'If we want things to stay as they are, things will have to change.' Lampedusa
For me here in London there was no such end. The bands I loved in the early Eighties were growing in popularity and finding their own voice. 4AD and Factory, the labels best known for the brooding sounds of The Cocteau Twins and Joy Division were diversifying and embracing the dance and grunge music that was emerging from America and Europe. Simultaneously releasing breakthrough albums by The Pixies and Happy Mondays, along with those of established acts Dead Can Dance and This Mortal Coil.

Even Joy Division, surely the darkest and most melancholy band of the post punk era, metamorphasized into a dance band after Ian Curtis' suicide. And although I have no doubt that had he lived, Ian Curtis would have continued to write maudlin lyrics, musically Joy Division's sound was already evolving into that of New Order, as early as Transmission, continuing on that same trajectory until Ceremony right at the end.

Music is a living breathing entity and it cannot stand still or live in isolation, change is what feeds it, what keeps it fresh. Musicians will always be influenced by other artists and cultures and there will always be new ground breaking Innovations in technology which totally revolutionalise each generation of music makers. Building on the rich tapestry of our musical heritage so that different types of music can co exist and compliment each other.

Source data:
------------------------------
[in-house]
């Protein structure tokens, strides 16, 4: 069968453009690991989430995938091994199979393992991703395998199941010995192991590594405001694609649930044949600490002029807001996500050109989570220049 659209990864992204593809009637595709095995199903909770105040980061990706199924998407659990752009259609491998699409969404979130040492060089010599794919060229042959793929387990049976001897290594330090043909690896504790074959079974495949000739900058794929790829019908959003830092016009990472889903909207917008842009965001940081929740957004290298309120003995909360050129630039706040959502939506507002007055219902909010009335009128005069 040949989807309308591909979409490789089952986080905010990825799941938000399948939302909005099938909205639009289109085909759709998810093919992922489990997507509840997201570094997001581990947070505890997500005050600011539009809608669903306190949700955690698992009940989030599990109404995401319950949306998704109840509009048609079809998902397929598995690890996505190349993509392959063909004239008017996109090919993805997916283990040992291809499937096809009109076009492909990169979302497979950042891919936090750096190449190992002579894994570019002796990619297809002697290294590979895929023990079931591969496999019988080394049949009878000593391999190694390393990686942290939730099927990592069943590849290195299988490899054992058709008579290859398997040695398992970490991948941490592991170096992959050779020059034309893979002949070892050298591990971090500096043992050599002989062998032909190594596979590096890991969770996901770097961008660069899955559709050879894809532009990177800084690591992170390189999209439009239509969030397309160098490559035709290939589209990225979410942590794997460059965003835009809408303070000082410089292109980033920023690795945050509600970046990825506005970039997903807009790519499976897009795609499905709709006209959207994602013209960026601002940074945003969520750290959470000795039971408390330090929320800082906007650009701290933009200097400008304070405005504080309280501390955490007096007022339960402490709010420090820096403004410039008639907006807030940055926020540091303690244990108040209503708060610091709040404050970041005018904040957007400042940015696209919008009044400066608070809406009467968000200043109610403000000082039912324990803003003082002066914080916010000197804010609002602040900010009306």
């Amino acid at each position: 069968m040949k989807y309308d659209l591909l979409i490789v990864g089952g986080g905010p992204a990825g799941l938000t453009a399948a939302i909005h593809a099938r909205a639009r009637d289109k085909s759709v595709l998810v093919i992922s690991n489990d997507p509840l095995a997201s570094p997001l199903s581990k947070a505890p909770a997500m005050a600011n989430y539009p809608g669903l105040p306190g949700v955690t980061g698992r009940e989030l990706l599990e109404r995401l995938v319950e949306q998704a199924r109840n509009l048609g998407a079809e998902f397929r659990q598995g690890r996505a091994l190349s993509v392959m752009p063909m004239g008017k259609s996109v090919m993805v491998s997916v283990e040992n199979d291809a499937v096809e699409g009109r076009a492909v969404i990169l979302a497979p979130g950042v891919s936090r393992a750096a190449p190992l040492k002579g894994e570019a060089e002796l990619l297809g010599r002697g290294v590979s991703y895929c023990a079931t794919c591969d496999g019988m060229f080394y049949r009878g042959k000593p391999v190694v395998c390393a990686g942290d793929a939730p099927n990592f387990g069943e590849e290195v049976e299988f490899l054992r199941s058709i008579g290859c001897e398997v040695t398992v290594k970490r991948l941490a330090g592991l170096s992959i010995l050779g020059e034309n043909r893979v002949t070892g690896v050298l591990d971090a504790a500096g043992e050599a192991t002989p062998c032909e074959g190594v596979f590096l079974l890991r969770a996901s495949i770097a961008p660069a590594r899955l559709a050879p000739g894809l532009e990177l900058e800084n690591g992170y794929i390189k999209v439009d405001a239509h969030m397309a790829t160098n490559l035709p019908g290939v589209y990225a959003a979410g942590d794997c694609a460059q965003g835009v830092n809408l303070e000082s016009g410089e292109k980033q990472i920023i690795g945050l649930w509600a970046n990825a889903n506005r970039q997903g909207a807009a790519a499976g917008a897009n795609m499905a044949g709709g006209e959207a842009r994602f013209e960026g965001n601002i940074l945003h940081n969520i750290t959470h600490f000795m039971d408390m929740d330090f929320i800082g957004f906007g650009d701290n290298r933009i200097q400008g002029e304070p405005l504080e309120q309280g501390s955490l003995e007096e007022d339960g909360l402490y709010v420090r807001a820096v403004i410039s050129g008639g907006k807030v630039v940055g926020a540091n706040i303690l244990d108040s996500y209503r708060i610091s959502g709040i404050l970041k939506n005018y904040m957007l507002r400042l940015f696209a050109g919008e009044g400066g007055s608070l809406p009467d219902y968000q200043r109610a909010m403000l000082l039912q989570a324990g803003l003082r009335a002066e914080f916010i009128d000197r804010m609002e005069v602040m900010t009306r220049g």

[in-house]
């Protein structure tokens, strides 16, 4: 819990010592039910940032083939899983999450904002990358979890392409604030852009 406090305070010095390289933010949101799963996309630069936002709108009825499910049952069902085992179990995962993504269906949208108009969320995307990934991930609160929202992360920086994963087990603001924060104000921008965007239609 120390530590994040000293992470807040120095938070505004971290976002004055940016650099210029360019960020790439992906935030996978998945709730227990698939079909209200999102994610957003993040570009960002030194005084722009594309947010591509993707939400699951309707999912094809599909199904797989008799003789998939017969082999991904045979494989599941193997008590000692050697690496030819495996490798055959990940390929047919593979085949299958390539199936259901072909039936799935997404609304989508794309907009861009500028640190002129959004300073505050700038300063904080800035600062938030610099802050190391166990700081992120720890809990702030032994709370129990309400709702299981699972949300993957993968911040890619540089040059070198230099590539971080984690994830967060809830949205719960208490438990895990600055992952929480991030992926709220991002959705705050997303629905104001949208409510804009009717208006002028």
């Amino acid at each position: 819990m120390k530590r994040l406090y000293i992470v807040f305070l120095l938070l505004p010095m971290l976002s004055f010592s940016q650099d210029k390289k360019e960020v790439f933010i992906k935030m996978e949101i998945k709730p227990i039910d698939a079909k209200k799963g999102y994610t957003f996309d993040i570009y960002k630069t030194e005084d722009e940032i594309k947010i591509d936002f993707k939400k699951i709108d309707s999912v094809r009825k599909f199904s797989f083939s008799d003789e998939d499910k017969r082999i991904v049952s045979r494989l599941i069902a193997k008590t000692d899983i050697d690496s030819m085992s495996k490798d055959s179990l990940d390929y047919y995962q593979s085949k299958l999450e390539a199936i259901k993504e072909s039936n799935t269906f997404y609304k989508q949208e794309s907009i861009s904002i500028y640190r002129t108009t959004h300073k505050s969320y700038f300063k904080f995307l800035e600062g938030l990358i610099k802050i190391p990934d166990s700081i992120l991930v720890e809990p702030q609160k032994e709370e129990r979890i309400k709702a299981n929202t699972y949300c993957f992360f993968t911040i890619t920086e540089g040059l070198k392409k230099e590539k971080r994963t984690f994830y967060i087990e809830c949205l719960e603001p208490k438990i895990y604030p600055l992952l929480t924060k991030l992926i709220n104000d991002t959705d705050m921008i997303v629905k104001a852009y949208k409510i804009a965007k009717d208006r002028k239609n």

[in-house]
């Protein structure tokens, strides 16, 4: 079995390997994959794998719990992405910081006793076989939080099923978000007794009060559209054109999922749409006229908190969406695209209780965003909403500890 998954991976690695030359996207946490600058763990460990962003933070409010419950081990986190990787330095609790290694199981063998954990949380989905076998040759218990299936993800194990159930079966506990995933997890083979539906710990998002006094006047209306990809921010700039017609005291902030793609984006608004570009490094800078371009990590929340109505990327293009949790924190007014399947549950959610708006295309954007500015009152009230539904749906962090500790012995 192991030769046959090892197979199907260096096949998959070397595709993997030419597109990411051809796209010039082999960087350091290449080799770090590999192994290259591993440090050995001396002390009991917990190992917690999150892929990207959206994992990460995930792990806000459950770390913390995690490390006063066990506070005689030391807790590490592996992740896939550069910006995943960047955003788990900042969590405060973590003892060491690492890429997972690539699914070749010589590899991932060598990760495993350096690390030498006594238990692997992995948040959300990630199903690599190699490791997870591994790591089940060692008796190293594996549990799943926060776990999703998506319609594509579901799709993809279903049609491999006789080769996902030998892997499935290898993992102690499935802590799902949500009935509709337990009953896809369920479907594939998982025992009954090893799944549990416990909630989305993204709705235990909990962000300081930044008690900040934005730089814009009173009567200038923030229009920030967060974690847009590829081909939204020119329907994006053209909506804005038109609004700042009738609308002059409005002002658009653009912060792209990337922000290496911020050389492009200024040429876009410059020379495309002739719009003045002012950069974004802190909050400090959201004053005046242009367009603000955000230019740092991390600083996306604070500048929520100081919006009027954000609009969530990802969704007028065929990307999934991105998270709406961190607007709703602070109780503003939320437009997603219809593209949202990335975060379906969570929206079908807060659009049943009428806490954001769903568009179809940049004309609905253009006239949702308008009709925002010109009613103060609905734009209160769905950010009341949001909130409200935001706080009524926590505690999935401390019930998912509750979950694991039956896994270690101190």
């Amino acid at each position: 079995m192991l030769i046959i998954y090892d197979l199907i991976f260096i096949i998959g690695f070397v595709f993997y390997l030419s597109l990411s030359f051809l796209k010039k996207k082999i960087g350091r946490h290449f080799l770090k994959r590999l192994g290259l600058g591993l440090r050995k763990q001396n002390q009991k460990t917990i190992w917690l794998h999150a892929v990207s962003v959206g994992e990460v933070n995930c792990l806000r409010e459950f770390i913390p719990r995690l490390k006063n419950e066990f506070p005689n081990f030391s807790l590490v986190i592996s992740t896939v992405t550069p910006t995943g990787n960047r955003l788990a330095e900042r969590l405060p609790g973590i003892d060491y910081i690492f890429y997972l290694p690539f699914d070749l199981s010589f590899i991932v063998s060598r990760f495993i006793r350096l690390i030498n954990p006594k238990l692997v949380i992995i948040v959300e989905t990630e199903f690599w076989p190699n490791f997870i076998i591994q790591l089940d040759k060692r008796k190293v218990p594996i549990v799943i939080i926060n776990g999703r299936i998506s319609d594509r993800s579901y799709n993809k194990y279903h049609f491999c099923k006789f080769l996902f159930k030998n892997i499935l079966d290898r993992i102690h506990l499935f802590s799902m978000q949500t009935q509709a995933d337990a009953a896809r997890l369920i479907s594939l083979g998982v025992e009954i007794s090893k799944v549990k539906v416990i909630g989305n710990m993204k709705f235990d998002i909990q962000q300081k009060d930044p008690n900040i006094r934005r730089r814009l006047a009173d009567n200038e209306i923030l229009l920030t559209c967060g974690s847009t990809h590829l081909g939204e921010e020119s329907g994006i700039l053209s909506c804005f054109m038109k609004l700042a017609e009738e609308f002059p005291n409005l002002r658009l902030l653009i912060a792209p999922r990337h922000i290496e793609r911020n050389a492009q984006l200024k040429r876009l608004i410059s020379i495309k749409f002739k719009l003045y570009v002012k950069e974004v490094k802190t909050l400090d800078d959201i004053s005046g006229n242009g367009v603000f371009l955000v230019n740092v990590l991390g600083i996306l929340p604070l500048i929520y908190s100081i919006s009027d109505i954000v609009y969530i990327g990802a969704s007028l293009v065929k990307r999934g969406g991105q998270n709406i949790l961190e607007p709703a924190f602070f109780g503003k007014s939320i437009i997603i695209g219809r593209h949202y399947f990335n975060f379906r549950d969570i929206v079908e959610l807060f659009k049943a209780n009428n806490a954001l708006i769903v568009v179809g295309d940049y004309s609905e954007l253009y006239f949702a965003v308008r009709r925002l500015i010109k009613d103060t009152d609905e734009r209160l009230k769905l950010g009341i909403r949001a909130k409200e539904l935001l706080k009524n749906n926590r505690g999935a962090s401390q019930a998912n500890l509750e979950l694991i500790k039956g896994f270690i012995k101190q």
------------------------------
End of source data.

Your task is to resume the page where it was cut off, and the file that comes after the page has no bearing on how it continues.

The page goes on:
Dark, melancholy music has always existed, from Bach's solo Cello pieces through Mahler, Billie Holiday and beyond, it is as necessary for the human spirit as oxygen is to the body, and will continue to console and inspire people irregardless of fashion until the end of time.
©Ari Neufeld